Master Evernote: The Unofficial Guide to Organizing Your Life with Evernote (Plus 75 Ideas to Get You Started). by S. J. Scott, July 5, 2014. Archangel Ink. 127 pages.
The author does a lot of self-published productivity books, and the Evernote Scott YouTube videos.
Does explicitly discuss GTD in the book. Includes a good discussion of adding notebooks and tags for a GTD system in Evernote, including nested tags.
The 75 Ideas for getting started with Evernote section is variable in quality or application for a specific individual, but a great idea for person who might be having trouble visualizing how they might use Evernote – and even habitual users might find some good new ideas.
For example, #7 – everything you speak to Siri or Google Now can be archived in Evernote. There is a link to an IFTTT recipe for appending to a reminder note. Ideas #14 through 19 are for college students, such as saving various documents such as syllabi, creating notes for useful for specific classes, creating a digital school filing cabinet (perhaps a better idea to use it as a digital portfolio for college work).
Things I didn’t know: Did know that that in searching quote marks could be used for a phrase, did not know one can use an asterisk as truncation symbol; besides creating shortcuts to folders and files, you can, in Windows, set up a folder to import into Evernote (everything you add to that folder becomes an item in Evernote); with Skitch, besides doing some markups of files, one can save the files as PDFs.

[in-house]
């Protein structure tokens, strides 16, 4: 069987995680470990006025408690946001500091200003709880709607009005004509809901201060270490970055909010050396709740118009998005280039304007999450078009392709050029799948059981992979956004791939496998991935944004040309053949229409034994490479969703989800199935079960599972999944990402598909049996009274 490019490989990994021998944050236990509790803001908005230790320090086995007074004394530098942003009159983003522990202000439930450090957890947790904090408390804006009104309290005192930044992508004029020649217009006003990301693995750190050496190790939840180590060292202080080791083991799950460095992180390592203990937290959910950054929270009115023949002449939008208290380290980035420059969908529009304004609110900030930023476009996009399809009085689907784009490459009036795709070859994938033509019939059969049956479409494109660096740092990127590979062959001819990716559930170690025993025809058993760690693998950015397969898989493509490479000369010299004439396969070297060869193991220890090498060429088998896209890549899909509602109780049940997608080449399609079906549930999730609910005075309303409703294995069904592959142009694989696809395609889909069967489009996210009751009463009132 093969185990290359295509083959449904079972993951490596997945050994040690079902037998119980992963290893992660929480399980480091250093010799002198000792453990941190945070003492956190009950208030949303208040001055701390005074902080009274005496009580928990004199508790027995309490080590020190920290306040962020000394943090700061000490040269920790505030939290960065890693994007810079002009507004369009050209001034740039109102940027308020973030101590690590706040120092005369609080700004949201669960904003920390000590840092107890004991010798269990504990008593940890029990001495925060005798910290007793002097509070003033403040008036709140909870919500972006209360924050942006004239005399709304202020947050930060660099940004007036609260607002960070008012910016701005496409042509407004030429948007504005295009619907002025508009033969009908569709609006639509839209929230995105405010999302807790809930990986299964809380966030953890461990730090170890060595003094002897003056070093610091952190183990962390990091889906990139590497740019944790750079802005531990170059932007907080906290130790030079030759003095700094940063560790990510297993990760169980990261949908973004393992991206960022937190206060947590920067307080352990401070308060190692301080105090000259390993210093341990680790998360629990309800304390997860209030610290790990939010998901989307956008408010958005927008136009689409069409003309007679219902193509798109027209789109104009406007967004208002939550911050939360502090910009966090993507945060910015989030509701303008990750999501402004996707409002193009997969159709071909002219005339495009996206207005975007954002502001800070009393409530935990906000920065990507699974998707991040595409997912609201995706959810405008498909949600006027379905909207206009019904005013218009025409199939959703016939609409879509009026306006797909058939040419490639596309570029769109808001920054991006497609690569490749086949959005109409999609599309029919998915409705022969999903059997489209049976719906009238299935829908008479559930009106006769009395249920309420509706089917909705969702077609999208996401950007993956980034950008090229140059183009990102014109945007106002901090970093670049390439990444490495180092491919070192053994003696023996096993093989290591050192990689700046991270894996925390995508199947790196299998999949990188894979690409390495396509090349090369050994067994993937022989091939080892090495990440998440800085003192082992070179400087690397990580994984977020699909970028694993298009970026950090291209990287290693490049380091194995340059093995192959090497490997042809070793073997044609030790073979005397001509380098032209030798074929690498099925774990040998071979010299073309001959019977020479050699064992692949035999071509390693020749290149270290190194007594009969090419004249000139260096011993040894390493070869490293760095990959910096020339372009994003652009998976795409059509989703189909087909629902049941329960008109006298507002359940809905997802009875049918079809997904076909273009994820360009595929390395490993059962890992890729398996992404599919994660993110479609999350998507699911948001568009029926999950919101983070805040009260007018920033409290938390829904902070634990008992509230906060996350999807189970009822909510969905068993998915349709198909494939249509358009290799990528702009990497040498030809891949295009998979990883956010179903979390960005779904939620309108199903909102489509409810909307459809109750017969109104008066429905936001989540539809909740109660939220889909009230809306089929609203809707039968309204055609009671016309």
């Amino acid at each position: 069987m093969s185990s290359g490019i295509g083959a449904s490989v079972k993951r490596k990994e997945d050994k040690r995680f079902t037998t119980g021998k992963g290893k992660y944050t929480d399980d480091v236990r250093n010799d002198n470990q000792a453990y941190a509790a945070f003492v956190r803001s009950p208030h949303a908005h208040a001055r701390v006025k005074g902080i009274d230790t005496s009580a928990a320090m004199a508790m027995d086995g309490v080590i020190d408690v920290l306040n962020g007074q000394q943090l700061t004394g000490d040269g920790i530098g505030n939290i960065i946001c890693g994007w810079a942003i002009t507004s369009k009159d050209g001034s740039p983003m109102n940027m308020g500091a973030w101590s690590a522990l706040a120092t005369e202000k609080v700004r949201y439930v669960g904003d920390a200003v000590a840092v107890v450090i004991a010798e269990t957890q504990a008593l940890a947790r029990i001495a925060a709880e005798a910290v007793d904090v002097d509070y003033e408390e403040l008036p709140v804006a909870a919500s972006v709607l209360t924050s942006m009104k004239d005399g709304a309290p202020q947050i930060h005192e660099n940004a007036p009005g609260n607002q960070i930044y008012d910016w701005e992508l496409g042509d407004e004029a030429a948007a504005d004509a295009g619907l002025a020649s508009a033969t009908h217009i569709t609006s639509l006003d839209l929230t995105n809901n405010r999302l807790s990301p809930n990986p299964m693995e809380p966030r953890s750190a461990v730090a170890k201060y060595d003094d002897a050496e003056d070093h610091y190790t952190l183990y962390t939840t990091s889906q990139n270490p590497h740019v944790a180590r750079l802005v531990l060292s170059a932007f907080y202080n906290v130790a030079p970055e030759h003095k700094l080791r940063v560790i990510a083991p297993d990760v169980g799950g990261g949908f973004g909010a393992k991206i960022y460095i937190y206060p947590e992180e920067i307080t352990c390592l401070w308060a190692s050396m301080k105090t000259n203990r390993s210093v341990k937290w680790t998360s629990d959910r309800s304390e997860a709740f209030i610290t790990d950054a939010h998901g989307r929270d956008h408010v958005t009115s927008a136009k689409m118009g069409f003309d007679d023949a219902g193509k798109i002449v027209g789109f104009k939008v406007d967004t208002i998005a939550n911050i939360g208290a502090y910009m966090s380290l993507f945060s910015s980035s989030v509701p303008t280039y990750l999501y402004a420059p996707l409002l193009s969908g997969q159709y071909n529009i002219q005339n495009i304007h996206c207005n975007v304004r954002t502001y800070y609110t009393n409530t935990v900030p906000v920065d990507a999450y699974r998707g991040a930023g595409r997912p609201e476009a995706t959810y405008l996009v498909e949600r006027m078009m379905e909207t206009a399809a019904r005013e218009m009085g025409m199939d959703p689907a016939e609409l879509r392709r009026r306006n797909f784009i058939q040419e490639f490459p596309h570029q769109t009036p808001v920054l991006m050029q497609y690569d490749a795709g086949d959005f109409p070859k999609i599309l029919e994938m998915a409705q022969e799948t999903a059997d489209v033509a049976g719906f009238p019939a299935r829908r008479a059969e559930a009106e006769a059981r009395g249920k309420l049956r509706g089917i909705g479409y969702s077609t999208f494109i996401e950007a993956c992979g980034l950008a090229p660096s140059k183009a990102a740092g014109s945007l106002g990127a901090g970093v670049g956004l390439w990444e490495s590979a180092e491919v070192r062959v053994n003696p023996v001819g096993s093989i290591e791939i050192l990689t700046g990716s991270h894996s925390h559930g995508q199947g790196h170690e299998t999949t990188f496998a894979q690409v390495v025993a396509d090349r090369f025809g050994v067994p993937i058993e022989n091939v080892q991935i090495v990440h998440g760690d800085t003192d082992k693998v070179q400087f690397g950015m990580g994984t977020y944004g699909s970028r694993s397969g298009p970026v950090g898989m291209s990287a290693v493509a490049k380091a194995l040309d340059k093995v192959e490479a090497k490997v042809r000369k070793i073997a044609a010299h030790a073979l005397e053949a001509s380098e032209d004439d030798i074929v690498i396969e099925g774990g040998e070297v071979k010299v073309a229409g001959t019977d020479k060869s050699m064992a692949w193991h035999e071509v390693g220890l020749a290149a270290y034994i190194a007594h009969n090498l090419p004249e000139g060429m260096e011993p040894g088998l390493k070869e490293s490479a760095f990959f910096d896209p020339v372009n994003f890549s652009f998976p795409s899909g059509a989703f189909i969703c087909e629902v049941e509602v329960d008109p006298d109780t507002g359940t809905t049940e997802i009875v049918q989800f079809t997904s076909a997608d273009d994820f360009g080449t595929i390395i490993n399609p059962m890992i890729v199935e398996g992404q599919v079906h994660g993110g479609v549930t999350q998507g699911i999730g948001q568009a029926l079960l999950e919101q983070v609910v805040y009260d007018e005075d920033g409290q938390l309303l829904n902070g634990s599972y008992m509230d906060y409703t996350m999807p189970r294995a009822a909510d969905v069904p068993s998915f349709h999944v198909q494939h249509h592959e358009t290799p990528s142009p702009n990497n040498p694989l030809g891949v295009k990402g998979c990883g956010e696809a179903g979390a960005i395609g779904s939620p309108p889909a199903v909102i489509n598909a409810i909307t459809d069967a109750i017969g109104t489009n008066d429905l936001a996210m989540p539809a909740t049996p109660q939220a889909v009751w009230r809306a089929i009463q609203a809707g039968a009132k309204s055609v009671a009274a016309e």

Master Getting Things Done the David Allen Way with Evernote. By Dominic Wolff. Organized Living Press. August 2013 edition. 79 pages.
This book is designed to get you up and running with GTD using Evernote in 7 days. Nicely set out to introduce both, though not comprehensive on either, and not meant to be.
How to Use Evernote: The Unofficial Manual. by Mark O’Neil. August 31, 2012, 61 pages.
This is one of the free MakeUseOf ebooks. The layout is good. Includes very basic information, but lots of visuals.
Things I hadn’t thought of or know – send favorite tweets to Evernote via IFTTT. Mentions Evernote Trunk.
Ranked among the bad because the information is so basic, and because it was “published” in 2012 and therefore quite out of date.
Evernote: The Unofficial Guide to Capturing Everything and Getting Things Done. by D. E. Gold. 2011. 69 pages.
Some use in organizing Evernote for accomplishing GTD. Big idea is to have master note with links to other notes (every note in Evernote has its own URL) for such things as planning travel, meeting agendas, next actions, and client notes. Not as good as the Wolff book listed above.
65 Ways to Use Evernote to Supercharge Your Life. By T. McNally. 35 pages, Amazon Digital Services. Jan. 4, 2014.
Items 36-48 on education, most of which are applicable to college study. Items 49-54 are about research, also mostly applicable to college. Most of the rest about personal life (travel, finance, etc), with the last few about Evernote features useful to anyone. The fact that most of it is focused on personal life and so little on professional life is the only reason it is in the bad category, otherwise it is a nice little book.
Practical Guide to Evernote (Windows) by Prof. Jeffery Owens. Fountainhead Publications, June 2013. 40 pages.
Poor layout, poor visuals. Not a great deal new.